open vs closed comb

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1,261
Is there such a thing as a mild open comb razor?
I thought that had already been established?
...My 1930's Cooper MonoBilt razor is very mild indeed, as are the Gillette Sheraton and Senator open comb Twist-to-open razors. So is the modern Pheonix Double Open Comb razor, for that matter.
Yep.
...On the subject of Ikon ...... Their standard safety bar razor is also more aggressive than their OC Deluxe .......
...and yep.
 
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Had my 5th shave last night with a Gillette New, this time I used a 7 O'clock Green blade, which in my personal experience is an extremely mild blade. The shave was very smooth and very little razor burn. I did end up with 2 "weepers" (one was my own fault, shouting at your teenage daughter while going XTG on your upper lip is a bad idea). I had planned to "retire" the New and started trying out a big Ben on Sunday. But since there is a nearly new blade in it I'll use one more time, then switch to a Tech for a bit.

Anyway, Gillette News at least are IMHO both open comb razors and aggressive. I will also venture to say that in general, although there are exceptions, OCs are usually more aggressive than closed combs. How they managed to use these things daily the 1910s, 1920s and 1930s, never mind in the trenches during WW1 is beyond me. Men must have been made of sterner stuff in those days!
 
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As was said earlier in the thread, the old blades that those razors were designed to use were much thicker than modern blades. Using a modern blade in a New makes it a fairly aggressive razor. In this instance, I will define a modern blade as a thin blade, less than .004 inch thick. These started being produced in the very late 1930's.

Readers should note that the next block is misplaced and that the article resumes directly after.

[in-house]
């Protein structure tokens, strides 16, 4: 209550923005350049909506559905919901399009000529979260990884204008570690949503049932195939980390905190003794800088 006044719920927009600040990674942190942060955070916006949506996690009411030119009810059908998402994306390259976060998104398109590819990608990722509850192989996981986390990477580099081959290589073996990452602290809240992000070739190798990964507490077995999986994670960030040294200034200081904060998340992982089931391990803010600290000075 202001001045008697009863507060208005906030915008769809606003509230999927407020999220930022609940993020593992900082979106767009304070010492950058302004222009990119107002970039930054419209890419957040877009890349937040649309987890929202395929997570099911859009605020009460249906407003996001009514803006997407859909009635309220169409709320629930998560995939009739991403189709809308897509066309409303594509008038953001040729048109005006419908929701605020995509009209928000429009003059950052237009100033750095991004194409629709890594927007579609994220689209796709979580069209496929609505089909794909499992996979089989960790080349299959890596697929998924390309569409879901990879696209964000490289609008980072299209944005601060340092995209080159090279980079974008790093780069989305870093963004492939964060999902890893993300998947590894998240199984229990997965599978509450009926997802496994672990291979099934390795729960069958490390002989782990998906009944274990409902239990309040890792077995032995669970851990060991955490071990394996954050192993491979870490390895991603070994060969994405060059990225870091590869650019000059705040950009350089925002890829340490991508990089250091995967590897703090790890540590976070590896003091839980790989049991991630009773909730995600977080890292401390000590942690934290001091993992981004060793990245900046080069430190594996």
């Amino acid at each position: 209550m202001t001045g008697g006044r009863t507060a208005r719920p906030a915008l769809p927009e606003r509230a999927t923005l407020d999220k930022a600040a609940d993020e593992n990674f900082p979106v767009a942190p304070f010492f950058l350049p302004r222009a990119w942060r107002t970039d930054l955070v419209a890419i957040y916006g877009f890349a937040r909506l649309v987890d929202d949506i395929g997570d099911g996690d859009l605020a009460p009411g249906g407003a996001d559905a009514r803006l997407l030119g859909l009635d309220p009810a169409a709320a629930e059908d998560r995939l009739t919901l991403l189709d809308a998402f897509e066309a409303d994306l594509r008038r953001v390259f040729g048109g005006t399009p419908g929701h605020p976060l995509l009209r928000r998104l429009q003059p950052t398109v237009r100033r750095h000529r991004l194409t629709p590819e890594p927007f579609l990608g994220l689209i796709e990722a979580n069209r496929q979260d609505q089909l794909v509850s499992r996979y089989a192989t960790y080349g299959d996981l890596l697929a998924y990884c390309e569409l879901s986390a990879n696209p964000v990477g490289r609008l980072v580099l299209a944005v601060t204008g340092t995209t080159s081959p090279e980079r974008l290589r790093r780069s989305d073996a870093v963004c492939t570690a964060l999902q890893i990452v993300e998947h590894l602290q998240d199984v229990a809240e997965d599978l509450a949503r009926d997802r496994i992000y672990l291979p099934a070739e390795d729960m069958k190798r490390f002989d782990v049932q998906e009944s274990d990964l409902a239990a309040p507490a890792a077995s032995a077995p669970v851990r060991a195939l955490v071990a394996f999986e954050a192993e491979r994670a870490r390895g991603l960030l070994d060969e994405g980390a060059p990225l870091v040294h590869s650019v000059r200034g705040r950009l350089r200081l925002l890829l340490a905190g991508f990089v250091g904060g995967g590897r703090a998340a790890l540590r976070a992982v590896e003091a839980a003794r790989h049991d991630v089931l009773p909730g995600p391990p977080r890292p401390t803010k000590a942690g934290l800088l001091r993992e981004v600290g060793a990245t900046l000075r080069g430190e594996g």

The United States Code of Federal Regulation defined Thin blades as .004 inches thick or less, and that it was an unfair trade practice to call a blade a thin if it was thicker than that.
https://books.google.com/books?id=5hU6AAAAIAAJ&pg=PA46&dq=thin+razor+blades&hl=en&sa=X&ved=0CDQQ6AEwATgeahUKEwi3m8f-isjGAhUEQ5IKHfptAQA#v=onepage&q=thin razor blades&f=false

Edit: I suppose I ought to clarify, all modern DE blades are also 'thin' blades. Thin and thick blades were produced side by side for a while, but the thin blades, while being cheaper, were also gaining a reputation for providing a better shave. Thick blades died out in the early 1940's.
 
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1,373
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Madrid
Well, excellent responses above.

I had always been afraid of OCs... they looked aggressive... but as it's been said, agression (whatever it means) has nothing to do with OC/SB type, but with head geometry, blade exposure, angle...

One happy day... months ago... I tried an OC, a Gillette NEW (English, US-style head), for the first time... and was impressed. I got the smoothest and most efficient shave ever. In fact, I mostly use OCs now (I shave every day, no exception) and from time to time SBs (they deserve love too, don't they?)
 
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...Gillette News at least are IMHO both open comb razors and aggressive. I will also venture to say that in general, although there are exceptions, OCs are usually more aggressive than closed combs. How they managed to use these things daily the 1910s, 1920s and 1930s, never mind in the trenches during WW1 is beyond me. Men must have been made of sterner stuff in those days!


I concur 100%. I don't like the Gillette OC razors either. They were designed for a period when the average man didn't shave every day as women were generally uglier then, hence little need to be near one more than once or twice a week. ;)
 
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Cat-Pig Swamp
They look different, and contrary to popular belief the OC is more likely to clog with a few days growth. They both shave and I've never bought a razor because of the comb or lack of it.
 
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